Canada’s labor market blew past expectations for a third straight month while wage growth accelerated, doing little to quell some bets for another hike amid stubborn price pressures.
(Bloomberg) — Canada’s labor market blew past expectations for a third straight month while wage growth accelerated, doing little to quell some bets for another hike amid stubborn price pressures.
The country added 63,800 jobs in September, while the unemployment rate stood at 5.5%, where it’s been since July, Statistics Canada reported Friday in Ottawa. The figures beat expectations for a modest gain of 20,000 positions and a jobless rate of 5.6%, according to the median estimates in a Bloomberg survey.
Wage growth for permanent employees rose to 5.3%, also beating expectations of 5.1% and up from 5.2% a month earlier. That’s also the third consecutive month of acceleration.
“With these gravity-defying employment gains, and an economy that is still producing uncomfortably high levels of core inflation, it is beginning to look like Canada’s monetary policy is still not restrictive enough even as lagged data indicate that output growth has stagnated,” Jay Zhao-Murray, an analyst at Monex Canada, said in an email.
Friday’s report came at the same time as jobs data in the US, which showed employment surging in September by the most since the start of the year. The loonie extended its drop after the releases, trading as much as 0.3% lower than the US dollar after the data but later curbed its descent to 0.1%, trading near 1.3718.
The yield on Canada 2-year notes rose around 8 basis points in the aftermath of jobs data, peaking through 4.90%. Traders in overnight swaps upped their bets for more tightening from the Bank of Canada — another 25 basis point hike is fully priced by March.
The data show an economy that’s still producing robust job gains and firm wage growth even in the face of higher interest rates. Bank of Canada Governor Tiff Macklem views the labor market as a key indicator of the demand-supply balance in the economy and is watching for evidence, including wage growth, for signs of rebalancing.
Since Macklem and his officials paused their interest-rate increases in September, several data releases pointed to an economy that’s gearing down yet still facing persistent underlying price pressures. Policymakers were counting on a softening economy to eventually slow the pace of price gains in the coming months. But Friday’s strong jobs report may complicate that view.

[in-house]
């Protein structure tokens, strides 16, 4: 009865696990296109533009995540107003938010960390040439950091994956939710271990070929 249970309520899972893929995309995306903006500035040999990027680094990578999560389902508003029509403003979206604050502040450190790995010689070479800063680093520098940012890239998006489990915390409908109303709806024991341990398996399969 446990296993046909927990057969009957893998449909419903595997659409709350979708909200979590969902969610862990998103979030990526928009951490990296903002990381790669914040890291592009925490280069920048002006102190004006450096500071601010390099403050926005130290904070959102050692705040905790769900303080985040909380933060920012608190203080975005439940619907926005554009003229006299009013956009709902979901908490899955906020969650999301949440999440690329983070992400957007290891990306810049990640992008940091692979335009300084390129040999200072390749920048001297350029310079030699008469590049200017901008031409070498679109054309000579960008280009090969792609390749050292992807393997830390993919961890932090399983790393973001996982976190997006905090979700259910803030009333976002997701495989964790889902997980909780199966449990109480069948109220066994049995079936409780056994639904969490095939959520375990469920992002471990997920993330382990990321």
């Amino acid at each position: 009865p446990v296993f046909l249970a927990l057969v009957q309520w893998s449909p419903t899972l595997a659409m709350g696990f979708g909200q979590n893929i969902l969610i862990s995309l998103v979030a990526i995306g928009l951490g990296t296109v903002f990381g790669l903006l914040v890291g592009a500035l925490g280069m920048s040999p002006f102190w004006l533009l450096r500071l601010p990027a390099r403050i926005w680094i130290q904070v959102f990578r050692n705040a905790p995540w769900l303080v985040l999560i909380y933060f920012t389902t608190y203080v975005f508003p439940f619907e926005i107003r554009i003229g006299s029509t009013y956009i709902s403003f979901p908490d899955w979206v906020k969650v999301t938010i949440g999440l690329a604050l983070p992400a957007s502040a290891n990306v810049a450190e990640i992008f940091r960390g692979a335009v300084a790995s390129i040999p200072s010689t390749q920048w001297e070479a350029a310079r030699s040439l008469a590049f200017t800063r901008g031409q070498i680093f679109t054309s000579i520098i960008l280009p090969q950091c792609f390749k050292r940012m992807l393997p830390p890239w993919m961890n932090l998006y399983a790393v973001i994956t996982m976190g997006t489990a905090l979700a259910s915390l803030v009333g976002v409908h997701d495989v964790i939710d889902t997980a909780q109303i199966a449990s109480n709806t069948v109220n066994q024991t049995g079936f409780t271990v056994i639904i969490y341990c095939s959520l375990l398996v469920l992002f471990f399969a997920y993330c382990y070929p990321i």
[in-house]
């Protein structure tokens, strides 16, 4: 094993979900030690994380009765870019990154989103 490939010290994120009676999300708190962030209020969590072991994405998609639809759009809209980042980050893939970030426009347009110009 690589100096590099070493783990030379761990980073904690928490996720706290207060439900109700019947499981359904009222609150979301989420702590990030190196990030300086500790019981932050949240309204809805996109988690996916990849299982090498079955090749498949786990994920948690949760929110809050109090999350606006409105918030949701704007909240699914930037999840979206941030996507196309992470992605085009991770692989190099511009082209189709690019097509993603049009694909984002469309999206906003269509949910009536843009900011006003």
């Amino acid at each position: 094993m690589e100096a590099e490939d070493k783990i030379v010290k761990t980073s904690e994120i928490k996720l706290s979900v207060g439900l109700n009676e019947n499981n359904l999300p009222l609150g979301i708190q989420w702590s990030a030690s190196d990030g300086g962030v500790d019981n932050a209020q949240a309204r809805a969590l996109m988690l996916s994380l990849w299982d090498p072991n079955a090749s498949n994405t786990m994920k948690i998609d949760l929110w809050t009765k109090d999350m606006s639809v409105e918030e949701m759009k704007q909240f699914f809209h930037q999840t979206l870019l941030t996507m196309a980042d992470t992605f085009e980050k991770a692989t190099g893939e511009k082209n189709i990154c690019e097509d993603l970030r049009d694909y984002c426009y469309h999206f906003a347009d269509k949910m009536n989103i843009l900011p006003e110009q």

“Overall, the details aren’t nearly as strong as the headline suggests, but strong wage gain won’t make the BoC comfortable,” said Benjamin Reitzes, a rates and macro strategist at the Bank of Montreal, by email. “Still, the labor market continues to slowly but surely soften, which will eventually dampen wages. The BoC’s patience is being tested.”
Last month, total hours worked fell 0.2% on a monthly basis and were up 2.6% compared to a year earlier. That points to relatively weak economic momentum at the end of the third quarter, when economists surveyed by Bloomberg expect gross domestic product to expand 0.4% annualized. Last week, preliminary data suggested the economy was on track to grow at half that pace, if September output is flat.
This is the last job report before the next rate decision on Oct. 25. The majority of economists in a Bloomberg survey expect the bank of hold rates steady at 5%, while five out of 30 forecasters see a 25 basis-point hike. In August, the labor market added 40,000 jobs, compared with an average monthly increase of 30,000 since the beginning of this year.
“While taken together the past two months have clearly shown significant strength in hiring, the September reading is weaker than the headline suggests,” said Royce Mendes, head of macro strategy at Desjardins Securities, in a report to investors. “A curious decline in hours worked also takes some shine off of the headline employment print for September.”
The upward trend in employment is happening at a time when Canada is experiencing record population growth due to high levels of immigration. In September, the population aged 15 and older increased by 82,000, or 0.3%. The employment rate — the proportion of that group who are employed — rose 0.1% percentage point to 62%.
Job gains were led by increases in educational services as well as the transportation and warehousing sectors. But there were fewer people employed in finance and real estate, construction and information and recreation.
Employment rose in six provinces, led by Quebec and British Columbia, while it fell in Alberta and New Brunswick.
–With assistance from Erik Hertzberg, Anya Andrianova and Edward Bolingbroke.
(Updates with economist comments in fourth paragraph. Earlier version corrected misstatement in fifth paragraph.)
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